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Gain Therapeutics, Inc. Announces Breakthrough Pre-Clinical Data of Novel Small Molecules for the Treatment of Parkinson’s Disease and Gaucher Disease

Study results demonstrate first small molecule approach to significantly reduce phosphorylated and aggregated -synuclein and increase GCase protein levels with transport to the lysosomes in iPSC dopaminergic neurons

Results presented at Michael J. Fox Foundation’s Therapeutic Development Webinar

BETHESDA, Md, Nov. 10, 2021 (GLOBE NEWSWIRE) -- Gain Therapeutics, Inc. (Nasdaq: GANX) (“Gain”, or the “Company”), a biotechnology company directly addressing the urgent need for effective neurodegenerative therapies, today announced data from the Company’s study conducted at the University of Maryland School of Medicine (UMSOM). The study, evaluating two lead Structurally Targeted Allosteric Regulators (STARs) compounds – GT-02287 and GT-02329 – for the treatment of Gaucher and GBA1 Parkinson’s Disease, demonstrated highly statistically significant effects on all tested phenotypes representing a key breakthrough in the potential to treat neurodegenerative disorders characterized by misfolded proteins including Parkinson’s Disease, Alzheimer’s, Gaucher’s Disease and Lewy Body Dementia. Study results were presented at The Michael J. Fox Foundation for Parkinson’s Research’s Innovating from Drug Discover to the Clinic: Novel Approaches to PD Therapeutic Development webinar.

Ricardo Feldman, Ph.D., Associate Professor of Microbiology and Immunology at the University of Maryland School of Medicine, stated, "Our laboratory is using human induced pluripotent stem cells (iPSC) derived from patients with Gaucher and GBA-associated Parkinson’s Disease to test the efficacy of the two lead STAR chaperones developed by Gain Therapeutics. Our studies in iPSC-derived cortical and dopaminergic neurons from neuronopathic Gaucher Disease patients show that these compounds significantly increase the levels of GCase protein, its transport to the lysosome, and its enzymatic activity. In dopaminergic neurons, the two lead STAR chaperones also decrease the levels of the hallmark of Parkinson’s Disease - α-synuclein-p129, demonstrating their potential to treat GBA1-associated Parkinson’s Disease.”

“This breakthrough in the ability to restore enzyme function for Parkinson’s Disease and Gaucher’s Disease is unprecedented for a small molecule and will contribute to a major shift in how we think about treating various neurodegenerative and lysosomal storage diseases with a genetic predisposition,” commented Gain CEO, Eric I. Richman. “This brings tremendous hope to the population of individuals who are diagnosed with various forms of alpha synucleinopathies including those with Parkinson’s Disease, Alzheimer’s, Lewy Body Dementia, and all forms of Gaucher’s Disease. We anticipate initiating IND-enabling studies for Gaucher and Parkinson’s Disease shortly.”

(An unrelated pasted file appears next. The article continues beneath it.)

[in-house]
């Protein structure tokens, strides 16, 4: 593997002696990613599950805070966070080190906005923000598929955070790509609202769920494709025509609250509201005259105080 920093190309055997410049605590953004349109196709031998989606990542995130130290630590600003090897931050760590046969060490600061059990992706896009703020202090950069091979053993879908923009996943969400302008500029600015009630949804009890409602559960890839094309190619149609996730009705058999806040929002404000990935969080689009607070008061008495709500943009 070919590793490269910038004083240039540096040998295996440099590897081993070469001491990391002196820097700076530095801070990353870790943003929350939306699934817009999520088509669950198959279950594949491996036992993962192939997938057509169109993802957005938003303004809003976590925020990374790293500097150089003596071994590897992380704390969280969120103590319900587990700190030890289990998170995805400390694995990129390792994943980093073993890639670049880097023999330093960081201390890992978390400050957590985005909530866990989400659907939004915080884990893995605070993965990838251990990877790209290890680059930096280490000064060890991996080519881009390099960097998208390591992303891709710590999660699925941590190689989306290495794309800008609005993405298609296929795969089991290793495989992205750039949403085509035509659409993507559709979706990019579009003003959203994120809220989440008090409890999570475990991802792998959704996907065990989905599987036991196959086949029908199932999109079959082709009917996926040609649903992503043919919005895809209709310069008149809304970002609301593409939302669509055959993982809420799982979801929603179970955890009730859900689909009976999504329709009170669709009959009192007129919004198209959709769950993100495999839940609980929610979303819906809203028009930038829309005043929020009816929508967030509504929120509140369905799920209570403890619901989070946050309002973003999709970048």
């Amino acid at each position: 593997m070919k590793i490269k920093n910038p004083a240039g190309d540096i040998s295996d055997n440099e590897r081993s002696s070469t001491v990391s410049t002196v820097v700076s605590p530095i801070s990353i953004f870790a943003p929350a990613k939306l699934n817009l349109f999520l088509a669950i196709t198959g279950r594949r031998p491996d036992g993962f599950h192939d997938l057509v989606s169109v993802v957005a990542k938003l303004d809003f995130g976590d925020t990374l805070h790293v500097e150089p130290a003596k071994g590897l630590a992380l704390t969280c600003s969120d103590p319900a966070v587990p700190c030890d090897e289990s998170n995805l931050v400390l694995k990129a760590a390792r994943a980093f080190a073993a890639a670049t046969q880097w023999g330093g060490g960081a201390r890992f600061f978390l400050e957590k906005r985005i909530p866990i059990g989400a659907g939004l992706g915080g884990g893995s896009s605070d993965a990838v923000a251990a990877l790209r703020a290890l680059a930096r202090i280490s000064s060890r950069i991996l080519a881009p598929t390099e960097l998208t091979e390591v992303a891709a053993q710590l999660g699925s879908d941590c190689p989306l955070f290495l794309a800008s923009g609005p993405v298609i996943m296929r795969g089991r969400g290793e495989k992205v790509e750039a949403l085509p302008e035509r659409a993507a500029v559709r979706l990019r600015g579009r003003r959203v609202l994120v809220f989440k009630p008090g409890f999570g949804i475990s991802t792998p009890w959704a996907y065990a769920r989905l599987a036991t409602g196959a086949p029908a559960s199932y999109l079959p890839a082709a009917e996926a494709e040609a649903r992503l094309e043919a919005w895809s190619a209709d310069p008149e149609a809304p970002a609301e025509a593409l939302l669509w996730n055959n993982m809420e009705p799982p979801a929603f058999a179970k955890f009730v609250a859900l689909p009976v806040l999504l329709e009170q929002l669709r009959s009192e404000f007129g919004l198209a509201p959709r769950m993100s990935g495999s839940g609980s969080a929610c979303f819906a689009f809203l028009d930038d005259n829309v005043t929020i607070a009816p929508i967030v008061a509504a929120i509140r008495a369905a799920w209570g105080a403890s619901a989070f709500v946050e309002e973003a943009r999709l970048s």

Through its proprietary SEE-Tx® platform, Gain has identified two lead STAR candidates (GT-02287 and GT-02329) which have the ability to restore enzyme function of GCase – an enzyme involved in various neurodegenerative diseases. The compounds characterized in various assays and showed the potential to halt the progression in Parkinson’s patients with GBA1 gene mutations as well as patients whose glucocerebrosidase (GCase) protein is misfolded due to ageing cellular processes. This previous work was supported through grants from The Michael J. Fox Foundation (MJFF) and the Silverstein Foundation for Parkinson’s with GBA.

The study conducted in collaboration with Ricardo A. Feldman, Ph.D., Associate Professor of Microbiology and Immunology at UMSOM and lead investigator, is using human induced pluripotent stem cells (iPSC) for Gaucher and Parkinson’s Disease modeling and drug discovery. Gain’s candidate molecules GT-02287 and GT-02329 have been initially assessed in this unique "disease-in-a-dish" iPSC model derived from Gaucher type 2 and 3 patient cells.

The data generated from the collaboration with University of Maryland School of Medicine in the iPSC models for GBA-associated Parkinson’s Disease and Gaucher Disease showed the following results:

Gaucher Type III dopaminergic neurons

  • GT-02329 and GT-02287 increased GCase enzyme levels by 129% (p ≤0.001) and 118% (p ≤0.001) respectively in Gaucher type III dopaminergic neurons when compared with untreated cells.